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On Erasure at Jacket2
At the 2013 Associated Writers and Writing Programs Conference in Boston, I wandered among rows of bright, strange, and intriguing books piled high on independent poetry press tables. Hand-stamped, letter-pressed, spray-painted, ripped, sewn, and covered in tinfoil; poems shaped like boxes, poems printed on records, poems made into pop-ups or puzzles, or rolled as cigarettes — I even spotted a tiny book hidden inside a plastic egg. The small presses occupying real estate at the AWP book fair represent a fraction of the artistic output that marks what can be seen as a resurgence of the handmade book and the book as art object in contemporary poetry practice. The exciting variety of these book-object wares suggests a vital world of poetry, visual art, bookmaking, and communal production. In these composed book-works, techniques of production, including design, collaboration, and distribution, are part of the poem. The paper, binding, page sequence, gutter, and cover all contribute to our understanding and experience of the poetic text. Acknowledging this necessitates a reading practice newly attentive to the material nature of bookmaking in order to understand works whose compositional practices consciously incorporate physical book structures into the made poem.
Precedents for the practice of bookmaking as poetic composition include the innovative practices and ideas of late nineteenth-century and early twentieth-century writer-bookmakers actively creating a poetics of the book and directly engaged with the codex form and print technologies, including William Blake, William Morris, and Stéphane Mallarmé. Poetry as an art form already strives to “thicken the medium” as much as possible by using all of its visual and verbal features to create meaning and evoke sensation. This medium sensitivity inherent in poetry makes it uniquely suited to self-reflexively engage the symbolic and social functions of the codex form, and poetry’s intersection with such book arts practices as collaborative construction, manual printing, assemblage, and defacement allows for the creation of poetry book-works that, taking full advantage of poetry’s linguistic play, construct a reading experience of immediacy and physicality, of interruption, irruption, and potential. The physical and conceptual potential of the codex allows poets to deploy the paradox of the book’s cultural associations of fixity, stability, and spirituality and those of its physical intimacy, ephemerality, and corporeality in order to provide an encounter with the poem that is both tactile and conceptual, disorienting and familiar, mundane, exotic, ecstatic, and erotic. The poetry book as art object thus revises what it means to encounter a poem, insisting that to read is to move through the space of the book, to touch, to listen, to navigate, in short, to encounter a “full-bodied literature.” […]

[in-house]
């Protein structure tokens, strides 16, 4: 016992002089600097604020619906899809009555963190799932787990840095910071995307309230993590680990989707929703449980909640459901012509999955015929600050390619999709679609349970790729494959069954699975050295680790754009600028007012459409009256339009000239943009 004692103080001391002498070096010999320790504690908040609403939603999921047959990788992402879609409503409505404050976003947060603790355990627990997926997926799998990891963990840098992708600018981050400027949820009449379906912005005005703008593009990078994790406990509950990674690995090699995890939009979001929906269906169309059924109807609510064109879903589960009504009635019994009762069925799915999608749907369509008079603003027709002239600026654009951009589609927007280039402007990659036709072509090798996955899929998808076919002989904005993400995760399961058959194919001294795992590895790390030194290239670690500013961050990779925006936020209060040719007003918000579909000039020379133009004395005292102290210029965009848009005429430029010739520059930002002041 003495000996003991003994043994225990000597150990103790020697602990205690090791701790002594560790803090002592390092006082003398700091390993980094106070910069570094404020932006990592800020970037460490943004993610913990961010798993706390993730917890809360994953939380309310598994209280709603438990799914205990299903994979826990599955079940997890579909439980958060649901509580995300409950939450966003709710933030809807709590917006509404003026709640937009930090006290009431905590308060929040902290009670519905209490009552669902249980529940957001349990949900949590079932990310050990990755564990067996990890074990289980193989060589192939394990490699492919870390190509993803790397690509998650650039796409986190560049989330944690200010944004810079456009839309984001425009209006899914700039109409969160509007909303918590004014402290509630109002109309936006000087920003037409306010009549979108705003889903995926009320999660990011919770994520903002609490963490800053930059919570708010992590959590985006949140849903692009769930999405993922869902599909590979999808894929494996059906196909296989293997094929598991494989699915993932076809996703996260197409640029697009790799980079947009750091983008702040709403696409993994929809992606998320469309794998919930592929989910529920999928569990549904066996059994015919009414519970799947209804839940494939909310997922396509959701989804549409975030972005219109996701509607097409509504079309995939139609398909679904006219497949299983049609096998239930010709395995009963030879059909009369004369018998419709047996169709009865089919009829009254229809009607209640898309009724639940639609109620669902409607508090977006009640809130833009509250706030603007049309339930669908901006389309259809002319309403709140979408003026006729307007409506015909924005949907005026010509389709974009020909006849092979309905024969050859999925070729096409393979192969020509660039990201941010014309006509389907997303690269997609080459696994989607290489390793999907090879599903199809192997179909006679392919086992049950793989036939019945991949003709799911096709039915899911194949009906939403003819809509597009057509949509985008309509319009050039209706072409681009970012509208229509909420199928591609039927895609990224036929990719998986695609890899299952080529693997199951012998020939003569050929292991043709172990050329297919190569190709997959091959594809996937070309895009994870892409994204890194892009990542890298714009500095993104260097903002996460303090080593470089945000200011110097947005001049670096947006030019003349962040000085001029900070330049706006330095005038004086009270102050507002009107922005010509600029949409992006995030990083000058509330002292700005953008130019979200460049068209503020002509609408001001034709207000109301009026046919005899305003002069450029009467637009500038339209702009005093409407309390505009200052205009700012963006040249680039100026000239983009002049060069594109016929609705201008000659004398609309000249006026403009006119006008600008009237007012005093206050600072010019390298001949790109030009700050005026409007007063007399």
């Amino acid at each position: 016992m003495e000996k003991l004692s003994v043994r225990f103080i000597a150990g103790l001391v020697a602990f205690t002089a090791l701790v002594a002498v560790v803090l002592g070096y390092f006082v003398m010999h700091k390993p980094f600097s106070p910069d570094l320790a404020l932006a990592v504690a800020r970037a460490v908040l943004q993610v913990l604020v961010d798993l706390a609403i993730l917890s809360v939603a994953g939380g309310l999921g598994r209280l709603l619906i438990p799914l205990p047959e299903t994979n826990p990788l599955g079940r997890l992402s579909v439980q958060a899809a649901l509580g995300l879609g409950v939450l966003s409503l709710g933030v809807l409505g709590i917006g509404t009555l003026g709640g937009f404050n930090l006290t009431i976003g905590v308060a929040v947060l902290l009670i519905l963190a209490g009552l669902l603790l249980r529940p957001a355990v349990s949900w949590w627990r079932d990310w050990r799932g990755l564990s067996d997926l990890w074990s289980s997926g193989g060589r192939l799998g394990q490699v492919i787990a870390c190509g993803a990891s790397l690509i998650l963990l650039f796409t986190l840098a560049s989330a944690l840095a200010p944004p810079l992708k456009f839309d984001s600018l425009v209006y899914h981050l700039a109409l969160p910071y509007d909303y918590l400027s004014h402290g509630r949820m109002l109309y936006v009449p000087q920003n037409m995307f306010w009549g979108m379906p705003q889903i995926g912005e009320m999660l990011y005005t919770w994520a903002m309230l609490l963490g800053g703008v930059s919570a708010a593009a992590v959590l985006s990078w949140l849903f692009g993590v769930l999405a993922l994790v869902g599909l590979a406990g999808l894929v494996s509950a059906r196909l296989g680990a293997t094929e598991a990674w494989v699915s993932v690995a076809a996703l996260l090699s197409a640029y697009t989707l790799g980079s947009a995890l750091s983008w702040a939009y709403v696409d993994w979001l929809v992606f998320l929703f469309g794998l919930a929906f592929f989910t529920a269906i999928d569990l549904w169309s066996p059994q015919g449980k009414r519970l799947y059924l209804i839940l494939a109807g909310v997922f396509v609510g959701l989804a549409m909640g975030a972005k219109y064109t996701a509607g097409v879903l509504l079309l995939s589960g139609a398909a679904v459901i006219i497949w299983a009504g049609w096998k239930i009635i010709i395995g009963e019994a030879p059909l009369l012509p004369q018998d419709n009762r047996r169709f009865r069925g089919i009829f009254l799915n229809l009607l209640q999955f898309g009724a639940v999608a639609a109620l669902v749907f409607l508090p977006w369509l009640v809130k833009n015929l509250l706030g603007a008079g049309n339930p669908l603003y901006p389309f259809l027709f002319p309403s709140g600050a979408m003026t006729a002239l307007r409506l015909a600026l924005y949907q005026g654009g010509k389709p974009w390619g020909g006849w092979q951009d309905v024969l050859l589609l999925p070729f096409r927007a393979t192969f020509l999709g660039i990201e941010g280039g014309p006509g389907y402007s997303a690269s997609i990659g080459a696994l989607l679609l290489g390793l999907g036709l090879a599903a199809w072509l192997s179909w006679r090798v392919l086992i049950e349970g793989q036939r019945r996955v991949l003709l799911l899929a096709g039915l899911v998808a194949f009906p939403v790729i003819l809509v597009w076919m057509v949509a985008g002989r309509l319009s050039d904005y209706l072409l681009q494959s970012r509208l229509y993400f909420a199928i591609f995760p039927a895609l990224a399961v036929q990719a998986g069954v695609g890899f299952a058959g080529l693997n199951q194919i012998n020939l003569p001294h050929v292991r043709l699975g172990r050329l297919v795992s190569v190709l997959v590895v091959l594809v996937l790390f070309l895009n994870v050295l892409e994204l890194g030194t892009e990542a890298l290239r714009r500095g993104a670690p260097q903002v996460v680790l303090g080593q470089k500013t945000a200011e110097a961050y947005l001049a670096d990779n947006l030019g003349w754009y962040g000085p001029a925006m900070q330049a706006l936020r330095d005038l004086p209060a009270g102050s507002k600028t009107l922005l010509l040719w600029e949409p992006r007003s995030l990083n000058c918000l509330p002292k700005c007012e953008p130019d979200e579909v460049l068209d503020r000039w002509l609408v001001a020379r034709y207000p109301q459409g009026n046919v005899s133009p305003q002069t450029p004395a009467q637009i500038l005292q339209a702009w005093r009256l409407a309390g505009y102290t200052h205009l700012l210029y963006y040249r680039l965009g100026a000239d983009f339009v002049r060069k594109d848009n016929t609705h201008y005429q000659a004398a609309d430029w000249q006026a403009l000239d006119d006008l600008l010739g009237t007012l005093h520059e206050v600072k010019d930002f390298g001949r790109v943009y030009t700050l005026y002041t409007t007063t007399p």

More at Jacket 2.